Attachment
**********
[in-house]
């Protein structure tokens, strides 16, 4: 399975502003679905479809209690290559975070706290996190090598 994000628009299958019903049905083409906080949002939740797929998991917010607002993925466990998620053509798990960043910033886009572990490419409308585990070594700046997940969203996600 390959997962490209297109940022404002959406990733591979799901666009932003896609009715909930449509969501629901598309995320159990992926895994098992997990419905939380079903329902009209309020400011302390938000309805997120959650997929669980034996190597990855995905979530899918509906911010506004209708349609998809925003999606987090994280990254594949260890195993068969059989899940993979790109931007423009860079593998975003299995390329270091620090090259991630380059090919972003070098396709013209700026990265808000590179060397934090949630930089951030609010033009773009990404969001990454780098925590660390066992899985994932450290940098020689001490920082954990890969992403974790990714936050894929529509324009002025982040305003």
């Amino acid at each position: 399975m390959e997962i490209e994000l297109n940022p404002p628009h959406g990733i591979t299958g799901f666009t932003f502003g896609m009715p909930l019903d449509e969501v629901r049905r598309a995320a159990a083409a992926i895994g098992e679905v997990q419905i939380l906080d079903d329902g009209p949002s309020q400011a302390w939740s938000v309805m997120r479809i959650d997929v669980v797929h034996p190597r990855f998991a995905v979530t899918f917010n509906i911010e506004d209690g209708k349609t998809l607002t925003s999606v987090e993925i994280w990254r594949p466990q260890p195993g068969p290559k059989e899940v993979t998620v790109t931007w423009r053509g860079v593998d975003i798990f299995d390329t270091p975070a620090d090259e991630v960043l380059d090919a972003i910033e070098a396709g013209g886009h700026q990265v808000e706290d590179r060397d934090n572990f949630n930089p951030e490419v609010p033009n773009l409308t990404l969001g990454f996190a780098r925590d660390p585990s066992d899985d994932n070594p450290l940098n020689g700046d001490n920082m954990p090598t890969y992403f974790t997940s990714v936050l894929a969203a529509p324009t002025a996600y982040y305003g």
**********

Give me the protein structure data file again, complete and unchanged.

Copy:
[in-house]
């Protein structure tokens, strides 16, 4: 399975502003679905479809209690290559975070706290996190090598 994000628009299958019903049905083409906080949002939740797929998991917010607002993925466990998620053509798990960043910033886009572990490419409308585990070594700046997940969203996600 390959997962490209297109940022404002959406990733591979799901666009932003896609009715909930449509969501629901598309995320159990992926895994098992997990419905939380079903329902009209309020400011302390938000309805997120959650997929669980034996190597990855995905979530899918509906911010506004209708349609998809925003999606987090994280990254594949260890195993068969059989899940993979790109931007423009860079593998975003299995390329270091620090090259991630380059090919972003070098396709013209700026990265808000590179060397934090949630930089951030609010033009773009990404969001990454780098925590660390066992899985994932450290940098020689001490920082954990890969992403974790990714936050894929529509324009002025982040305003």
């Amino acid at each position: 399975m390959e997962i490209e994000l297109n940022p404002p628009h959406g990733i591979t299958g799901f666009t932003f502003g896609m009715p909930l019903d449509e969501v629901r049905r598309a995320a159990a083409a992926i895994g098992e679905v997990q419905i939380l906080d079903d329902g009209p949002s309020q400011a302390w939740s938000v309805m997120r479809i959650d997929v669980v797929h034996p190597r990855f998991a995905v979530t899918f917010n509906i911010e506004d209690g209708k349609t998809l607002t925003s999606v987090e993925i994280w990254r594949p466990q260890p195993g068969p290559k059989e899940v993979t998620v790109t931007w423009r053509g860079v593998d975003i798990f299995d390329t270091p975070a620090d090259e991630v960043l380059d090919a972003i910033e070098a396709g013209g886009h700026q990265v808000e706290d590179r060397d934090n572990f949630n930089p951030e490419v609010p033009n773009l409308t990404l969001g990454f996190a780098r925590d660390p585990s066992d899985d994932n070594p450290l940098n020689g700046d001490n920082m954990p090598t890969y992403f974790t997940s990714v936050l894929a969203a529509p324009t002025a996600y982040y305003g």